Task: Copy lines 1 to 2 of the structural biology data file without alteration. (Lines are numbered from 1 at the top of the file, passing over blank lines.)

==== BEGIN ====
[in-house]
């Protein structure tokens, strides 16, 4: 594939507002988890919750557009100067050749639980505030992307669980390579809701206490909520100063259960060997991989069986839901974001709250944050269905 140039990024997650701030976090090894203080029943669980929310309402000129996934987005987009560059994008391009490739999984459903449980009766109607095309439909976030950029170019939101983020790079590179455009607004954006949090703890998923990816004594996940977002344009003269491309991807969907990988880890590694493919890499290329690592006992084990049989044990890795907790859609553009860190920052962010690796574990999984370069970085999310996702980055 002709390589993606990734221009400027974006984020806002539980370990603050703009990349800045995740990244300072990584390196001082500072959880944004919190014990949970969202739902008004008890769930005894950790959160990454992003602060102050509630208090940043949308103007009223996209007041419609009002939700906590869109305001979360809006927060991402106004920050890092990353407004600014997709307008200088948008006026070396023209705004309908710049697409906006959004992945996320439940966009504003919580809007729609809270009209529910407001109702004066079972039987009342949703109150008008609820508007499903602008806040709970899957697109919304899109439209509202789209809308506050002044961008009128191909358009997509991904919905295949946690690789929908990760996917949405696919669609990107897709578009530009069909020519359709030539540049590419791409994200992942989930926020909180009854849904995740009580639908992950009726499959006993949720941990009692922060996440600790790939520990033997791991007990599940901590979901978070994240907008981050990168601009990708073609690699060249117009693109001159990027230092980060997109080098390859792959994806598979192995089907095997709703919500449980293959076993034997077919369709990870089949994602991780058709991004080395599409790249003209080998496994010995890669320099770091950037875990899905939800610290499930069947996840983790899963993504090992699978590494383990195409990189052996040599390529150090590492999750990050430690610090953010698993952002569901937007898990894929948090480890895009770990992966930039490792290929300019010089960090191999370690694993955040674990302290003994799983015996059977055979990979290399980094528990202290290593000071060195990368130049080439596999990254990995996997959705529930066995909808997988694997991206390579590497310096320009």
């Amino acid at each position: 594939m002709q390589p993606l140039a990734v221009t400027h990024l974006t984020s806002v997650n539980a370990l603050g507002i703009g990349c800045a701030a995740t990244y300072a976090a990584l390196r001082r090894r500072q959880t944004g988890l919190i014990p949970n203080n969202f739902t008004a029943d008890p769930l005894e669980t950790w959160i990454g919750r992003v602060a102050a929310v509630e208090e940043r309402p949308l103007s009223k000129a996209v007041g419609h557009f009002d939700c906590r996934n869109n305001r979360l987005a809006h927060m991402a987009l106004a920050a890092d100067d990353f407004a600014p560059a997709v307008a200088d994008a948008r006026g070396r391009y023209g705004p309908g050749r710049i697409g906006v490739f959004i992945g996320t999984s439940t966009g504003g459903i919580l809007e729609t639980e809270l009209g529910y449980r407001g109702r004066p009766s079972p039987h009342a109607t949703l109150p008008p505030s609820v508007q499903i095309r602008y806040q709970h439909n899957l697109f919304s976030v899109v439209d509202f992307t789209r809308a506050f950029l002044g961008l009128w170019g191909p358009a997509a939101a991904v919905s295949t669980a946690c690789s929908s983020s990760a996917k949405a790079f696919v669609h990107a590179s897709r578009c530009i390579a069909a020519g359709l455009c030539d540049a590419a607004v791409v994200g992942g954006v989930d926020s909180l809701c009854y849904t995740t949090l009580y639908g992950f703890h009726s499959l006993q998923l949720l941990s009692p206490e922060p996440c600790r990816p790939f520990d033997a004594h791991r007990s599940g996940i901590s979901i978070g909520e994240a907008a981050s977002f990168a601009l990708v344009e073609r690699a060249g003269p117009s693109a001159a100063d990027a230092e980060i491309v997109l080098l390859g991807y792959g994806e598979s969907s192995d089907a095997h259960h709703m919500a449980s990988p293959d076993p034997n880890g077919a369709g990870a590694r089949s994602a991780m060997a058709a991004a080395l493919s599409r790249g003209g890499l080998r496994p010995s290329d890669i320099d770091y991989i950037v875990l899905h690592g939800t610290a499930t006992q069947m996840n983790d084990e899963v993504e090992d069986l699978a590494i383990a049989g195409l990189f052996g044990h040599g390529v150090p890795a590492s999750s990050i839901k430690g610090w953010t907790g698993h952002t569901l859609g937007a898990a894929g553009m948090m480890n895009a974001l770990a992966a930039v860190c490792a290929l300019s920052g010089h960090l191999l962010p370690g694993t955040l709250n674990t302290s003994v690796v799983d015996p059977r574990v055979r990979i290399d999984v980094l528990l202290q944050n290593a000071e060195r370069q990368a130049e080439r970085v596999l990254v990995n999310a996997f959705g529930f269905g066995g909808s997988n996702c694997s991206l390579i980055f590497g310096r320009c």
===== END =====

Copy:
[in-house]
């Protein structure tokens, strides 16, 4: 594939507002988890919750557009100067050749639980505030992307669980390579809701206490909520100063259960060997991989069986839901974001709250944050269905 140039990024997650701030976090090894203080029943669980929310309402000129996934987005987009560059994008391009490739999984459903449980009766109607095309439909976030950029170019939101983020790079590179455009607004954006949090703890998923990816004594996940977002344009003269491309991807969907990988880890590694493919890499290329690592006992084990049989044990890795907790859609553009860190920052962010690796574990999984370069970085999310996702980055 002709390589993606990734221009400027974006984020806002539980370990603050703009990349800045995740990244300072990584390196001082500072959880944004919190014990949970969202739902008004008890769930005894950790959160990454992003602060102050509630208090940043949308103007009223996209007041419609009002939700906590869109305001979360809006927060991402106004920050890092990353407004600014997709307008200088948008006026070396023209705004309908710049697409906006959004992945996320439940966009504003919580809007729609809270009209529910407001109702004066079972039987009342949703109150008008609820508007499903602008806040709970899957697109919304899109439209509202789209809308506050002044961008009128191909358009997509991904919905295949946690690789929908990760996917949405696919669609990107897709578009530009069909020519359709030539540049590419791409994200992942989930926020909180009854849904995740009580639908992950009726499959006993949720941990009692922060996440600790790939520990033997791991007990599940901590979901978070994240907008981050990168601009990708073609690699060249117009693109001159990027230092980060997109080098390859792959994806598979192995089907095997709703919500449980293959076993034997077919369709990870089949994602991780058709991004080395599409790249003209080998496994010995890669320099770091950037875990899905939800610290499930069947996840983790899963993504090992699978590494383990195409990189052996040599390529150090590492999750990050430690610090953010698993952002569901937007898990894929948090480890895009770990992966930039490792290929300019010089960090191999370690694993955040674990302290003994799983015996059977055979990979290399980094528990202290290593000071060195990368130049080439596999990254990995996997959705529930066995909808997988694997991206390579590497310096320009």